In the Ion, Plato lays out the central problem with artists in general. To wit: they’re crazy. Well, maybe they aren’t crazy all the time, but they are at least crazy when they are making their art. Socrates points out that “all good poets…compose their beautiful poems not by art, but because they are inspired and possessed.” Just in case you missed it the first time, he repeats, “lyric poets are not in their right mind when they are composing their beautiful strains: but when falling under the power of music and metre they are inspired and possessed.”

In fact, if the poet is not possessed and inspired, she (or in this case probably he) will not produce any poetry. “For the poet is a light and winged and holy thing, and there is no invention in him until he has been inspired and is out of his senses, and the mind is no longer in him: when he has not attained to this state, he is powerless and is unable to utter his oracles.”

Why? That’s the easy part. “God takes away the minds of poets, and uses them as his ministers…in order that we who hear them may know them to be speaking not of themselves…but that God himself is the speaker, and that through them he is conversing with us.”

Hmmm. That’s a disturbing thought. I mean, it’s all sort of well and good if it’s Chuck D, but if God is “conversing” with me through Dr. Dre, I may have a problem. Then again, this may be a fairly theoretical discussion since Plato wasn’t all that interested in having poets and artists hang around his Republic. There are some lasting issues that, as usual, are very neatly laid out by Plato in the passages above.

#1 Creative genius implies a touch of madness. This is a powerful myth in our culture that remains very active in the popular imagination. It is not hard to justify. Consider this famous quote from composer Karlheinz Stockhausen about the star Sirius: “Other snippets of vitally important information then came to me through a couple of revelatory dreams. Crazy dreams, from which it emerged that not only did I come from Sirius itself, but that, in fact, I completed my musical education there.” The problem is, for every Stockhausen, there are plenty of Stravinskys who talk about the creative process in cold and calculating terms. The rule of thumb here appears to be that every time someone says, “This is how artists work”, a great artist emerges that doesn’t work like that at all.

#2 Inspiration is required to do creative work. This one is a little trickier. There is a wonderful passage in Style and Idea where Schoenberg says that he is unable to do a simple counterpoint exercise without “inspiration”. I think that one of the problems in untangling this issue is that Plato is describing a very particular type of oracular utterance. The analogy works very well when we think of action painters like Pollock and de Kooning. It gets stretched a little thin if I think of Thomas Mann toiling away on the four novels that comprise Joseph and his brothers. I think it is still accurate even in the context of concepts like Gebrauchsmusik. We just have to be careful that we don’t understand “inspiration” as the same thing as “ecstasy”. In my experience, most of the people that I know doing creative work have an initial idea that serves as an inspiration for their work. After that initial moment of inspiration, the process of working out that idea is like any other kind of work. Sometimes it’s fun, sometimes dull, sometimes emotional, sometimes rational and calculated.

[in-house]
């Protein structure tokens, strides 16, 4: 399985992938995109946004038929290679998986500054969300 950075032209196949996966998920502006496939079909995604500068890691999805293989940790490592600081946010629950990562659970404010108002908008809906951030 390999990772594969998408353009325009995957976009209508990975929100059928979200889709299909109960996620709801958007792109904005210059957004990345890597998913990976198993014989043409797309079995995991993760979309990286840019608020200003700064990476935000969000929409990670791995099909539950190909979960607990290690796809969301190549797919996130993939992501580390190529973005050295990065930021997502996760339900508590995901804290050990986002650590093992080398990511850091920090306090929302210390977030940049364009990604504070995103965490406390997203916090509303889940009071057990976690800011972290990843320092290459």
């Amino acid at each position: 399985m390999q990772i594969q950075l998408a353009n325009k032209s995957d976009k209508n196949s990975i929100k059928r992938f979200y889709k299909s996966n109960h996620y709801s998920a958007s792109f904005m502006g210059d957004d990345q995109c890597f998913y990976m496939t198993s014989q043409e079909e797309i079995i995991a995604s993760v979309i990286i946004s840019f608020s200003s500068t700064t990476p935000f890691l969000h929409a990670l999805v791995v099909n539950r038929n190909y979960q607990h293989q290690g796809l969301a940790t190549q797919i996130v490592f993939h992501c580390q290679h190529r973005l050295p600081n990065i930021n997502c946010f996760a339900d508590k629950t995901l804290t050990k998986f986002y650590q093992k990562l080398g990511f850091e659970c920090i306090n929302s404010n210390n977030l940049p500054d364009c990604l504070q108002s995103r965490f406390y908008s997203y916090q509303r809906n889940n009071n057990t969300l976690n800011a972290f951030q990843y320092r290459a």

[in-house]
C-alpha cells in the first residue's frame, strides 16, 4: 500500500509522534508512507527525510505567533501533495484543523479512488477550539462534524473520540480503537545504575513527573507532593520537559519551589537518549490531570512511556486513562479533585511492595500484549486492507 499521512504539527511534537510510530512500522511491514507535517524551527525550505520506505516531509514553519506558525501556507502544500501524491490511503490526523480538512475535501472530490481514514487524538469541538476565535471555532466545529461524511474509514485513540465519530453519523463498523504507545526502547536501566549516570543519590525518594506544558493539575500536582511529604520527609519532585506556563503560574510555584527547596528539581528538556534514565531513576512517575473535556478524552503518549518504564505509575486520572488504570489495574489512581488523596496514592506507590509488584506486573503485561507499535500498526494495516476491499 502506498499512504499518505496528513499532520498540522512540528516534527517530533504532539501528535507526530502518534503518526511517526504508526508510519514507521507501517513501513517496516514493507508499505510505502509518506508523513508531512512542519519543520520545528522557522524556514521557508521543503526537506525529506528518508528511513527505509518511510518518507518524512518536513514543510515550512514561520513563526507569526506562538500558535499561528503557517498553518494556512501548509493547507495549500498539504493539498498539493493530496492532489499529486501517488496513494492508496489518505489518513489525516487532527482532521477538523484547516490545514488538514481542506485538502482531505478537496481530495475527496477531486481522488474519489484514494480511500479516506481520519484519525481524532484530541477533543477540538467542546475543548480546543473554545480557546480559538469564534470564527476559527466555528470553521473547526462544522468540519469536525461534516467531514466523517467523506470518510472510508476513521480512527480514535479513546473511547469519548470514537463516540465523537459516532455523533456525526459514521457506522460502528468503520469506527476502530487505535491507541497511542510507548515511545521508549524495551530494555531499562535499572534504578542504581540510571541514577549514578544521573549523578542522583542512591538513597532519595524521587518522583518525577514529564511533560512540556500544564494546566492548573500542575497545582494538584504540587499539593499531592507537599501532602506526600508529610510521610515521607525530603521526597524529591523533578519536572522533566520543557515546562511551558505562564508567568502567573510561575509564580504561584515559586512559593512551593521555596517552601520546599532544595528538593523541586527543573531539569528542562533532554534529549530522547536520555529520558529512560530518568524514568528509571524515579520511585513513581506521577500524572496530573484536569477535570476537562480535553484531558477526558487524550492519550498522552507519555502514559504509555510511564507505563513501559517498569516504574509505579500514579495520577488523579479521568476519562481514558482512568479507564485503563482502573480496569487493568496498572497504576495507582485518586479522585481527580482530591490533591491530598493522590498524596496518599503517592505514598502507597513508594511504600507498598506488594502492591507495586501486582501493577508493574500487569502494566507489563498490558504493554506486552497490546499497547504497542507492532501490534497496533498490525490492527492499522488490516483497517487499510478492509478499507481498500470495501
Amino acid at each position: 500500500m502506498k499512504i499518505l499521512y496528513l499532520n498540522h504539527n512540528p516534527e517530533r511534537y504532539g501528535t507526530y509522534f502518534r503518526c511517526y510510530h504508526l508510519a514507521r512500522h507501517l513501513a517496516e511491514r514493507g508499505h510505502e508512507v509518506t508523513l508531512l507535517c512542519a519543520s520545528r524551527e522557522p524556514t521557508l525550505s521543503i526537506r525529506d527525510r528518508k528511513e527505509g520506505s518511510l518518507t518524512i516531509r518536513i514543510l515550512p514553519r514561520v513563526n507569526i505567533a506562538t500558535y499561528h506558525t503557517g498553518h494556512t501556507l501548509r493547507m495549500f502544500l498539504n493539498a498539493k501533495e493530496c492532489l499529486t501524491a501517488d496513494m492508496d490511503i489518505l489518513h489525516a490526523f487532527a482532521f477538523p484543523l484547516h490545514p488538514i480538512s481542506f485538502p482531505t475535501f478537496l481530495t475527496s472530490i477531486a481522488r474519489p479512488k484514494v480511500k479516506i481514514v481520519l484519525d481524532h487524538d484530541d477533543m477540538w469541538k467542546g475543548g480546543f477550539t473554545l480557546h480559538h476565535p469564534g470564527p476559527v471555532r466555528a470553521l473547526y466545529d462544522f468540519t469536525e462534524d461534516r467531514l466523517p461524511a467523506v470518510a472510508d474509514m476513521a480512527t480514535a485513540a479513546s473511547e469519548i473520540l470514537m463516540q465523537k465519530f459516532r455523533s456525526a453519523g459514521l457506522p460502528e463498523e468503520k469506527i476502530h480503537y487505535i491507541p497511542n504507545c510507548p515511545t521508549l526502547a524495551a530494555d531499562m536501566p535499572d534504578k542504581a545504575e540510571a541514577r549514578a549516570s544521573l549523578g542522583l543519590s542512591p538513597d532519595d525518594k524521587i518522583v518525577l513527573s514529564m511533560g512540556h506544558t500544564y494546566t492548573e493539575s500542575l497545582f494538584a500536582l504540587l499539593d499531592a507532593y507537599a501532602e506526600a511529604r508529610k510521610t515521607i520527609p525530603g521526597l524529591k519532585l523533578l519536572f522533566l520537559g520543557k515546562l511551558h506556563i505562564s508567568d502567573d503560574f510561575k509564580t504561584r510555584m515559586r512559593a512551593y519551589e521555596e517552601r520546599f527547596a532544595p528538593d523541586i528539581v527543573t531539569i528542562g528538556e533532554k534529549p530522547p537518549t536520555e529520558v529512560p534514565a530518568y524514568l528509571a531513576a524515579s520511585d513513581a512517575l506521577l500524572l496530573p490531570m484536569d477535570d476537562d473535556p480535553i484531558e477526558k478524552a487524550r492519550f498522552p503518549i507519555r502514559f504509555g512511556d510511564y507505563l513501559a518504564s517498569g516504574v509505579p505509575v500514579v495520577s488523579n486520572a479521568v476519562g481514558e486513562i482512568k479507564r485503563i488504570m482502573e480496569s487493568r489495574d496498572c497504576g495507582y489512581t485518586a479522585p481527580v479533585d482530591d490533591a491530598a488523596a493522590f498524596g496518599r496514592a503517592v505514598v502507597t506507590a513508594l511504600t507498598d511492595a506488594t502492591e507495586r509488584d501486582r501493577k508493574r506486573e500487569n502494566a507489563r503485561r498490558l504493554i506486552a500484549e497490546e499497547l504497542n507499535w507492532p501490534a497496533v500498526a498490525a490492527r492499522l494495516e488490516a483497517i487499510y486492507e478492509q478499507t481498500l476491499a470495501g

#3 Technique is necessary/unnecessary for artistic creation. This one is also fairly tricky for me to untangle. I’m a big fan of working on technical aspects of my medium. There is a certain sense in which all artists have to have a grasp of the basics. The poets that Plato is discussing were presumably using words and not just speaking in tongues, so they at least had grammar as a “technique”. The difficult part of this issue is that you don’t get to equate mastery of technique with artistic genius. Beethoven studied counterpoint with Albrechtsburger because Albrechtsburger was a master of technique. I’m not convinced that Beethoven ever mastered counterpoint. However, Beethoven created greater artworks (some think precisely because of his technical limitations!) It would be nice if artistic genius was just given to kind, hardworking people. It’s not. It’s often bestowed on the childish and immature. Think of Berlioz. Sometimes astounding gifts are heaped on people like Richard Wagner who had to be one of the most petulant human beings that ever walked the planet. How is it that he was such an ugly human being and produced such beautiful music?

Plato’s explanation starts to sound pretty good after a while.